SEOUL: South Korean voters went to the polls for parliamentary election Wednesday amid the COVID-19 outbreak, according to the National Election Commission.
The election to vote for 300 members of the National Assembly, which began from 6 a.m. local time, would last for 12 hours at 14,330 polling stations across the country.
Preparations were made to protect voters from possible infection while casting ballots, by disinfecting voting stations and marking the standing line at intervals of at least one meter.
Voters were allowed to enter the voting booths only after wearing masks, checking body temperature, rubbing their hands with sanitizer and putting on disposable plastic gloves.
The election was held at a time of the COVID-19 outbreak across the world that delayed elections in other countries such as Britain, France and the United States.
South Korea has seen a slowing daily caseload of the virus in recent weeks. If the nationwide election is successfully held without any big cluster infection, the country may relieve its rules on social-distancing.
The government has encouraged people to refrain from social gatherings and religious services as cluster infections account for more than 80 percent of the total confirmed COVID-19 cases.
In the latest tally, the country reported 27 more cases of the COVID-19 for the past 24 hours, raising the total figure to 10,591. The daily caseload hovered below 50 for the seventh straight day.
Of the 43.99 million voting-age South Koreans, 26.69 percent voted in advance on Friday and Saturday. It was the highest since the early voting system was introduced in 2013.
According to the Gallup Korea survey commissioned by the National Election Commission, 79.0 percent replied that they would go to the polls "without fail."
It was 12.4 percentage points higher than four years ago for the parliamentary election. Those who said they would vote "if possible" was 15.1 percent.
South Korean President Moon Jae-in's approval rating has risen in recent weeks amid the positive public views over his government's response to the COVID-19 outbreak.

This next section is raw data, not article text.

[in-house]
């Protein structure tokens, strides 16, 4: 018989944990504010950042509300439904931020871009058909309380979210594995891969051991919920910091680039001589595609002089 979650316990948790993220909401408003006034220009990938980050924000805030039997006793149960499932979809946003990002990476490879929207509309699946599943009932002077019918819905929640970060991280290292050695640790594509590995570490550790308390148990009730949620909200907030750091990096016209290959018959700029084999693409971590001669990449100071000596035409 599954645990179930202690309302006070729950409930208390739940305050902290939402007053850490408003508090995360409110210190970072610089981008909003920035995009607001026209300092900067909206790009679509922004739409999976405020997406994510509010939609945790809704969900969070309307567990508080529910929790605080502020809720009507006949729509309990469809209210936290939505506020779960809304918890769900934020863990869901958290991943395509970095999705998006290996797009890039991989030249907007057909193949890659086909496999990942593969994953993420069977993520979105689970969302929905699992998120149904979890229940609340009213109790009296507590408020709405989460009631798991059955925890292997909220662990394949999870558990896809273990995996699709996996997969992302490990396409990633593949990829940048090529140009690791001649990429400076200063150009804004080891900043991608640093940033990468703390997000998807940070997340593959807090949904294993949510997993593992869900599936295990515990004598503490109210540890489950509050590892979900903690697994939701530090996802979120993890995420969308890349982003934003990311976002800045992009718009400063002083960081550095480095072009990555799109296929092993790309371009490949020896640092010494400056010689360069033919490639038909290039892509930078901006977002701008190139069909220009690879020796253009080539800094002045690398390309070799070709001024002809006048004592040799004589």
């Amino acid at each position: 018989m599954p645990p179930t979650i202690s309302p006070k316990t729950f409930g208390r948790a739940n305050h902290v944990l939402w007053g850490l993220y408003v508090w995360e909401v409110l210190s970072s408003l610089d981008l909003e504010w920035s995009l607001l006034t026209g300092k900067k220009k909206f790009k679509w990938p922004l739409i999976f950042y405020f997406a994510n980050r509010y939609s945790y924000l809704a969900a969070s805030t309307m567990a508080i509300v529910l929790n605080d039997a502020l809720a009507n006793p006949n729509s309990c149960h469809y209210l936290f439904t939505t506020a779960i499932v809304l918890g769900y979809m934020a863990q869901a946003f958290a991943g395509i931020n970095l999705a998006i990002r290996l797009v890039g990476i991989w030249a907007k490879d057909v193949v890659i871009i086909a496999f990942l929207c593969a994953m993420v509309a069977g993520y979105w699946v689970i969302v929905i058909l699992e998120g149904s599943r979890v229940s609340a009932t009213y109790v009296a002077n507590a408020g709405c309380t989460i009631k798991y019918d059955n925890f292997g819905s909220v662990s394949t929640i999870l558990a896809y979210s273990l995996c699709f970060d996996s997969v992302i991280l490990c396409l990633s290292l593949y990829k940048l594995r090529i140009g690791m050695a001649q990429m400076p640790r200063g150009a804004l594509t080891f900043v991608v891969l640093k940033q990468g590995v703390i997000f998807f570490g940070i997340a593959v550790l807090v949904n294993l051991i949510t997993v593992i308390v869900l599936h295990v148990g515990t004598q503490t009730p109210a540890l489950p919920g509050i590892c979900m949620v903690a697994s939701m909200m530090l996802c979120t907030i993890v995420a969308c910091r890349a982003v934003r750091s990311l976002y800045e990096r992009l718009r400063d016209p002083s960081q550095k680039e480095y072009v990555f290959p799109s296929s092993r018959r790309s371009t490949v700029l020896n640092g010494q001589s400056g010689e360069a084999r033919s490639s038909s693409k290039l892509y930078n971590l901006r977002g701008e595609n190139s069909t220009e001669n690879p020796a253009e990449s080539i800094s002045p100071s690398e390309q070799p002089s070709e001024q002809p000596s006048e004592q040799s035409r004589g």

According to the Realmeter poll, support for Moon advanced to 54.4 percent in the second week of this month. It was far higher than 46.9 percent tallied in the first week of February.
During the electioneering, Moon's ruling Democratic Party focused on the government's successful response to the virus, adopting the campaign slogan of "We protect the people."
The mood of this year's election campaign, usually energetic and noisy, was relatively dull and quiet as campaigners were advised to wear masks and avoid handshakes.
To secure the suffrage of those under the mandatory two-week self-quarantine, the election organizing body allowed them to leave home out of quarantine to go to the polls for a set period of time.
Among those who are quarantined as they were infected with the virus, came in contact with the infectees or came from overseas within two weeks, people showing no symptom would be allowed to cast ballots for an hour from 6 p.m. local time when others ended voting.
They would be required to wear masks and report to health officials before leaving home and after arriving home. They should walk or drive alone to the voting stations in less than half an hour, casting ballots in separately arranged booths and standing in line at intervals of at least two meters.
Of the 59,918 voters under the mandatory quarantine, 22.8 percent, or 13,642, applied for the vote for the general elections, widely seen as a mid-term referendum on the Moon Jae-in government.
If they violate the rules, they will face up to one-year imprisonment or up to the fine of 10 million won (about 8,200 U.S. dollars).